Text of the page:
But the atmosphere of affectionate nostalgia, and delight that powers the first film so well and makes it (for my generation) such a huge joy to watch, with its tongue-in-cheek but also smart and not-overly-done fanboy style, is missing here. This feels more like a film assembled by people who have seen all the films and basically wanted to box tick everything you might expect to see. It’s not really trying to do something different, it’s just treading water.

But despite all that, it’s still quite good fun.  That’s the odd thing. Yes people in it behave with staggering stupidity and the film doesn’t offer any surprises (the dinosaurs have clearly read the script when planning their meals). Yes it’s derivative and unoriginal. But I still rather enjoyed it. It’s lacking in any inspiration or (you feel) the sort of genuine affection Colin Trevorrow brought to it, but you know it’s good enough. Whether good enough is good enough is of course another question.

Wednesday, 25 July 2018

Her (2013)

Joaquin Phoenix plays a complete prick in this unbearably pleased with itself satire Her

Director: Spike Jonze
Cast: Joaquin Phoenix (Theodore Twombly), Scarlett Johnasson (Samantha – voice), Amy Adams (Amy), Rooney Mara (Catherine Klausen), Olivia Wilde (Blind Date), Chris Pratt (Paul), Matt Letscher (Charles), Lukas Jones (Mark Lewman), Kristen Wiig (Sexy Kitten – voice), Brian Cox (Alan Watts – voice), Spike Jonze (Alien child – voice)

Every so often you start off engaged with a film and then, the longer it goes on, the less and less you like it. I couldn’t put my finger on the exact moment where I started to really take against Her, but I certainly had by the end of it. As someone once famously sort of said about Kriss Akubusi: “hard to dislike but well worth the effort”.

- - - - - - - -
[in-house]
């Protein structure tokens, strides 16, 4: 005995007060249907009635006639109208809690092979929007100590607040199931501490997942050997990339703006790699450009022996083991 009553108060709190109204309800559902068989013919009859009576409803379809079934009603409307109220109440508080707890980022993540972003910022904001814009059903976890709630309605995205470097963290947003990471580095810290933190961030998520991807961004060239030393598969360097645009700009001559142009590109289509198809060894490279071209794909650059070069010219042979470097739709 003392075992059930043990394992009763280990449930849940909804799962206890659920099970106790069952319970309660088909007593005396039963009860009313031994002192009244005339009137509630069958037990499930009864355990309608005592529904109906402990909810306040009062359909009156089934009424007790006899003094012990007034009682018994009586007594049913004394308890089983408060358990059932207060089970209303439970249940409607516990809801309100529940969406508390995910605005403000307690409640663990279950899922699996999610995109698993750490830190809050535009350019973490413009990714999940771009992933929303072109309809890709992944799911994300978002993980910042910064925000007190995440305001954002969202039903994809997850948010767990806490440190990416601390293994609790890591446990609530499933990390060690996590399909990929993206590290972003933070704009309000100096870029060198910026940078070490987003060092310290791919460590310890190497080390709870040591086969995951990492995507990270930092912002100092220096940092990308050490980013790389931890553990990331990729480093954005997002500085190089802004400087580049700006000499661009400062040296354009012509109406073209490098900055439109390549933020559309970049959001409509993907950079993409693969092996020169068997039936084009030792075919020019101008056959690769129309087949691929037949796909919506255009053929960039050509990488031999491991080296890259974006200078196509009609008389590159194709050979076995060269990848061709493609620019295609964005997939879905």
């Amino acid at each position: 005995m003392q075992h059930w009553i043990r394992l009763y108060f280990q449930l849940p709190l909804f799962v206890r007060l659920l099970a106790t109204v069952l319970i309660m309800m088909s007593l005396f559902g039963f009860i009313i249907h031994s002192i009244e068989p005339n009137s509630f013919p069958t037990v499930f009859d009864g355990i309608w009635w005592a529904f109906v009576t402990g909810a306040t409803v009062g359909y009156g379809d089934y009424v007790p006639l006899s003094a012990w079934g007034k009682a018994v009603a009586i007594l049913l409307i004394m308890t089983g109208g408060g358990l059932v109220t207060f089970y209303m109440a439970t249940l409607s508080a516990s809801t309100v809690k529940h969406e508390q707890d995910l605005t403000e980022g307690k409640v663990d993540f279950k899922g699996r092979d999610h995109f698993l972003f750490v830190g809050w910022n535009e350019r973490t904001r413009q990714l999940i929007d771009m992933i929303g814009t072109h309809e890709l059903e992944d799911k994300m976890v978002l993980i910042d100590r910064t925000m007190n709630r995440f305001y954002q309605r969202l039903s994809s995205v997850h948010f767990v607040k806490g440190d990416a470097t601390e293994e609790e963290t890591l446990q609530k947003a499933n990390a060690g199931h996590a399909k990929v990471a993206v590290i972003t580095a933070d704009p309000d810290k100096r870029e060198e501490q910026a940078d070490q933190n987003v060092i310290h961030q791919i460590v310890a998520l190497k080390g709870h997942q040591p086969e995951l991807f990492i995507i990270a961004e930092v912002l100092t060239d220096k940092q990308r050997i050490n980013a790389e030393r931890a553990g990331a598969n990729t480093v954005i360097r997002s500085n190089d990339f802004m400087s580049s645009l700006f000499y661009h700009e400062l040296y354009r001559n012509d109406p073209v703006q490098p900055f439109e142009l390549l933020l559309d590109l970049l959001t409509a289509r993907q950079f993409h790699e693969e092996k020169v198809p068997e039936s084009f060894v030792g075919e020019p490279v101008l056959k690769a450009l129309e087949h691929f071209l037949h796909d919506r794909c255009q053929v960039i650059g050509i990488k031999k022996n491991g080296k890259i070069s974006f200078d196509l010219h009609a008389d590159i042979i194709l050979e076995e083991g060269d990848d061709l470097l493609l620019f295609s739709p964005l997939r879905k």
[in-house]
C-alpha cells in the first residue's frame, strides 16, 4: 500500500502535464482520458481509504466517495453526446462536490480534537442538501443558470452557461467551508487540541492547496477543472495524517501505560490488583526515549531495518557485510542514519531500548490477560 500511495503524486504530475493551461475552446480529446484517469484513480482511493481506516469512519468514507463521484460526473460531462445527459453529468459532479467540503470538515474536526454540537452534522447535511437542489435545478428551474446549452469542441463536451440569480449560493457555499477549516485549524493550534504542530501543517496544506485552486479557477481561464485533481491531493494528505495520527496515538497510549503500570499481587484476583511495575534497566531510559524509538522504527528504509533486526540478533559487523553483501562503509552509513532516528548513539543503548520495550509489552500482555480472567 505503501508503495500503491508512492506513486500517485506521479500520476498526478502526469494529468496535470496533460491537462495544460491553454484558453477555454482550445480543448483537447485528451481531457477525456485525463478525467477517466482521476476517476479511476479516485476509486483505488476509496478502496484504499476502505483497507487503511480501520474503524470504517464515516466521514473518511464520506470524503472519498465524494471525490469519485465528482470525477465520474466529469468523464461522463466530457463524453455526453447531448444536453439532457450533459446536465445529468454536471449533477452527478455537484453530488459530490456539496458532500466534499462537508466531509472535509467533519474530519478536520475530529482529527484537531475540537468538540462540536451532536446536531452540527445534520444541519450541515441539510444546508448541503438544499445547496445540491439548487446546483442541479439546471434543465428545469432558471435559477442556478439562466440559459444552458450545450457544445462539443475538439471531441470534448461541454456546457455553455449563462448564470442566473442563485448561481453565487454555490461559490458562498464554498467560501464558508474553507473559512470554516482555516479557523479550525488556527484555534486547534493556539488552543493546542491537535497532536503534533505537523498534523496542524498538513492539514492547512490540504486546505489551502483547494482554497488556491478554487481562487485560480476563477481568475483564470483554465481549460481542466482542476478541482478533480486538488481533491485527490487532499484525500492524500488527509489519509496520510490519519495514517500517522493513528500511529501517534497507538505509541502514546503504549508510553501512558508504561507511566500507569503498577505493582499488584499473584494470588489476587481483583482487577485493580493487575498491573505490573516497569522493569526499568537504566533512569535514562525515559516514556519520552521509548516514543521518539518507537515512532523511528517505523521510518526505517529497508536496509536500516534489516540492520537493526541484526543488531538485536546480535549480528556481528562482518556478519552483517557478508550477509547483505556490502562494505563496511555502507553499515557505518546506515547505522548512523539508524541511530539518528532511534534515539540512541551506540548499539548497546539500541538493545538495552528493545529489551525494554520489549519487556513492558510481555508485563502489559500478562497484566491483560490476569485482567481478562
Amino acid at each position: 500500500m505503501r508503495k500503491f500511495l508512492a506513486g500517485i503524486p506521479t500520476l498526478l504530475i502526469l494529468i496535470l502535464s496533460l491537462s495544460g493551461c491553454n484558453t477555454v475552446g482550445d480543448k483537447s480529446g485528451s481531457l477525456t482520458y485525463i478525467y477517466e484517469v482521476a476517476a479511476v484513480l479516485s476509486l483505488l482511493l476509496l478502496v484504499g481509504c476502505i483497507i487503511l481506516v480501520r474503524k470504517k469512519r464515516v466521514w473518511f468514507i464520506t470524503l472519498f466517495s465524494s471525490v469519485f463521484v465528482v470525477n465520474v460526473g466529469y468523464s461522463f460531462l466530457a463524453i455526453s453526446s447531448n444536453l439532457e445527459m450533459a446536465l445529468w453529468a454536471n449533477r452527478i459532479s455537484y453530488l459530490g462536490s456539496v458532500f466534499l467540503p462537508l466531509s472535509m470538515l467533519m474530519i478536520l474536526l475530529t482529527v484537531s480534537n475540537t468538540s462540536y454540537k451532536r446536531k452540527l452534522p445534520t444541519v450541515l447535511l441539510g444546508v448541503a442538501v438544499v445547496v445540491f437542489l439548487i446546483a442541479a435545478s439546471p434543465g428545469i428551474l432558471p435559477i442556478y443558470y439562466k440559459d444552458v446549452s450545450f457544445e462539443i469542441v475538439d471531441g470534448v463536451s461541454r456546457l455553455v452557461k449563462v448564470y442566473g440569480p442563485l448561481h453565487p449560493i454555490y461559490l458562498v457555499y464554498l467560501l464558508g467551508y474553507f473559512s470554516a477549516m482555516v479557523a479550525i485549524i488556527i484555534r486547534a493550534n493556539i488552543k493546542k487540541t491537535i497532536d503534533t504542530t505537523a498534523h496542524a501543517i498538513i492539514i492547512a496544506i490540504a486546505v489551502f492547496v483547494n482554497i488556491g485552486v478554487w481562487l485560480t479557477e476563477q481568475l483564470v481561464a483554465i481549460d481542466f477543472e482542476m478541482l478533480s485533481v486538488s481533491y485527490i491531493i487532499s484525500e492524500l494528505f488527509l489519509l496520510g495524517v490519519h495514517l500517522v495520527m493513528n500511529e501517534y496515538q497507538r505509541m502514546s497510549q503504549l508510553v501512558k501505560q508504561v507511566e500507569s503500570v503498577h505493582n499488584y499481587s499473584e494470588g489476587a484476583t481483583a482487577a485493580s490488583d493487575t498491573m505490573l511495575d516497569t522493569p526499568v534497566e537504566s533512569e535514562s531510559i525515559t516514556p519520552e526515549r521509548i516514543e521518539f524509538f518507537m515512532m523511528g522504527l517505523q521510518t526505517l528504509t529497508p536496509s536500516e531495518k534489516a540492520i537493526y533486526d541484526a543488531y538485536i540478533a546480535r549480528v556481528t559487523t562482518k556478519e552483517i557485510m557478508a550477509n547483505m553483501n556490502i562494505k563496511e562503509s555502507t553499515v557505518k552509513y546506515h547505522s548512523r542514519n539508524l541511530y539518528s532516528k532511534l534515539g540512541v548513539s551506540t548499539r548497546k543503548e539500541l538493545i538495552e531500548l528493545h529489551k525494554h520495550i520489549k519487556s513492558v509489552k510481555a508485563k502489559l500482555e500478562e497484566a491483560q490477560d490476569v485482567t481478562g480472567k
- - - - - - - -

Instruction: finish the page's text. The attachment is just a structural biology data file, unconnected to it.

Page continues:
Anyway, Her is set in the near future. Theodore Twombly (Joaquin Phoenix) is a sensitive, insular man who writes personal romantic letters for other people who aren’t articulate enough (or bothered) to do it themselves. Getting divorced from his childhood sweetheart Catherine (Rooney Mara), Theodore downloads a new Artificial Intelligence Operating System for his computer. The system is designed to create a personality that appeals to the customer – and that is certainly the case here with this system, Samantha (voiced by Scarlett Johansson). Theodore, finding it hard to connect with the real world, is drawn to Samantha and, as she grows and develops, they start a relationship. But can the relationship survive the divide between realities and Samantha’s growing self-awareness and personality?

Okay. I’m going to swing hard for this film, so let’s start with what’s good shall we. Spike Jonze directs very well. It looks beautiful. There is some lovely music. The future world it shows is close enough to our own to still feel connected. Amy Adams is rather good as Theodore’s old college friend, and Rooney Mara turns in a very good performance as Theodore’s wife, a woman who doesn’t let Theodore get away with his excuses. Scarlett Johansson is perfect casting as the alluring and engaging voice of Samantha (much as I was primed to be annoyed by her post-production replacement of Samantha Morton, who had been on set with Phoenix). There are some sweet and even romantic moments.

Okay that’s it. This is a film overwhelmingly, unbearably, unbelievably pleased with the cleverness of its own concept and trite ideas (a man loves his computer – take that our modern consumerist world!). It then goes on to tell us almost nothing, bar the most basic statements about our struggles to interact with, and relate to, each other in this technology-filled world. Apparently it’s hard to create bonds with real people where we are viewing everything through our phones. Bet that has never occurred to anyone before right?

But my main problem with this film is the lead character. Now I will say that Joaquin Phoenix does a good job with this role, and his skilful acting brilliantly holds the story together. He does extremely well with a part that is almost exclusively reacting to someone not actually there. But my problem is with this characterisation of Theodore. To put it bluntly, he’s a prick.

In fact, he’s the sort of quirky nerd beloved of this genre, but take a long look and he’s basically a complete creep. And all his relationships with women seem to be based on him not wanting to engage with the problems of the other person. He requires the focus to be on his wants and needs, as if he is the only person in the world who can be sensitive or sad – no wonder he falls in love with a computer programme designed to reflect the behaviours he finds appealing.